Cup And Handle Charts

handle is formed

Patterns help us recognize possible upcoming movements so that we can create trading plans to catch moves that fit our strategies. The handle isn’t as pronounced as the first two, but it’s there. Here’s an example of a cup and handle in a longer time frame. NGTF started the pattern at the end of November 2018 and went into February of 2019.


Imagine having a reliable strategy that tells you exactly which direction to follow every time the pattern develops. IG International Limited is licensed to conduct investment business and digital asset business by the Bermuda Monetary Authority. Discover the range of markets and learn how they work — with IG Academy’s online course. Place a stop-loss below the most recent low in the handle pattern. The more «U» shaped the cup bottom is, the stronger the signal.

Most of the handle should be above the 50-day moving average. Moving average confirmation – The 50-day moving average should be above the 200-day moving average, and both moving averages should be trending higher. The idea behind the Cup and Handle pattern is to trade the breakout when the price breaks above the “handle”. The good thing with a buy stop order is your entry will just be above the highs of the “handle”, and if the breakout is real, that’s one of the best prices to get in.

Ideally, a handle should form no more than 15% below the left high of the cup and should slope downwards, not upwards. To identify the cup and handle pattern, start by following the price movements on a chart. The pattern starts to form when there is a sharp downward price movement over a short time. This is followed by a period where the price remains relatively stable. Then, there is a rally that is more or less equal to the initial decline.

When looked at closely, it looks like a cup with a handle. The handle can be a small consolidation or slight pullback. The chart below shows how a cup and handle pattern look like. The price target following the breakout can be estimated by measuring the distance from the right top of the cup to the bottom of the cup and adding that number to the buy point.

Please follow Saito-Chung on Twitter at both @SaitoChung and @IBD_DChung for more on growth, charts, breakouts, sell signals, and financial markets. Traditionally, the cup has a pause, or stabilizing period, at the bottom of the cup, where the price moves sideways or forms a rounded bottom. It shows the price found a support level and couldn’t drop below it. important to note that even O’Neil says the pattern isn’t an exact science. Sometimes the initial drop from the top of the cup can go as deep as 75% … And sometimes the cups don’t even have a handle. In most cases, the decline from the high to the low of the handle shouldn’t exceed 8%–12%. If it does, it shouldn’t exceed the previous drop within the cup. The “handle” can only convert to a breakout when there is strong volume. We tested 700+ combinations of trend, signal, and lookback period to deliver to you a comprehensive RSI signal database.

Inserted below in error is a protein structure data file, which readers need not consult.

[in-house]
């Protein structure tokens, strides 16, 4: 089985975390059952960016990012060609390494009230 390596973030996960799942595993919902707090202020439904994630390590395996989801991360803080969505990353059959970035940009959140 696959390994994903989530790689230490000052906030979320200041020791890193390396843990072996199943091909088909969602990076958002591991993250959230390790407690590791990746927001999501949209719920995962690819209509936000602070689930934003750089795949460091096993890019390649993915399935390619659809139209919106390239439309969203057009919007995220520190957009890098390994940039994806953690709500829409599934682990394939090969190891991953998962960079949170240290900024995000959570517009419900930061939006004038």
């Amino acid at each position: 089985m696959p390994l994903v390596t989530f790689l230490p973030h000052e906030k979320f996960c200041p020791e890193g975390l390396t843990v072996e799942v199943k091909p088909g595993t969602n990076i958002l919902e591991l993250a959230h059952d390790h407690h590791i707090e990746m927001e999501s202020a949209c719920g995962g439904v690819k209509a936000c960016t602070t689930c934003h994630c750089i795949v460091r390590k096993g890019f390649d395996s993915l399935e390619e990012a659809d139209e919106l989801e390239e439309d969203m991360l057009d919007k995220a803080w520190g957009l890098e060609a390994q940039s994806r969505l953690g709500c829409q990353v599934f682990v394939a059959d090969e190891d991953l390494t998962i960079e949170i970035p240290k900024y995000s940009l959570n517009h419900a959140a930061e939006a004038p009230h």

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The cup and handle pattern and the inverted type are continuation patterns. Under normal conditions, they are not expected to signal trend reversals, but nothing is perfect in the market. There can be situations where, after the formation of the handle, the price breaks below the support level formed by the bottom of the cup, invalidating the pattern.

cup is completed

Following the cup is the handle, a flat region in this example that stretches from March and into April. Price jumps upward for several weeks and creates another inverted cup before starting a new trend downward. The first example shows a shallow cup and handle pattern developing over the course of approximately two to three months. The cup features a gentle pullback after a strong bullish movement and the right side of the cup reaches the same price level as the left side of the cup. The false breakout in the handle on August 13 occurs on low trading volume, demonstrating the importance of using trading volume as a method of confirming the breakout.

Financial Markets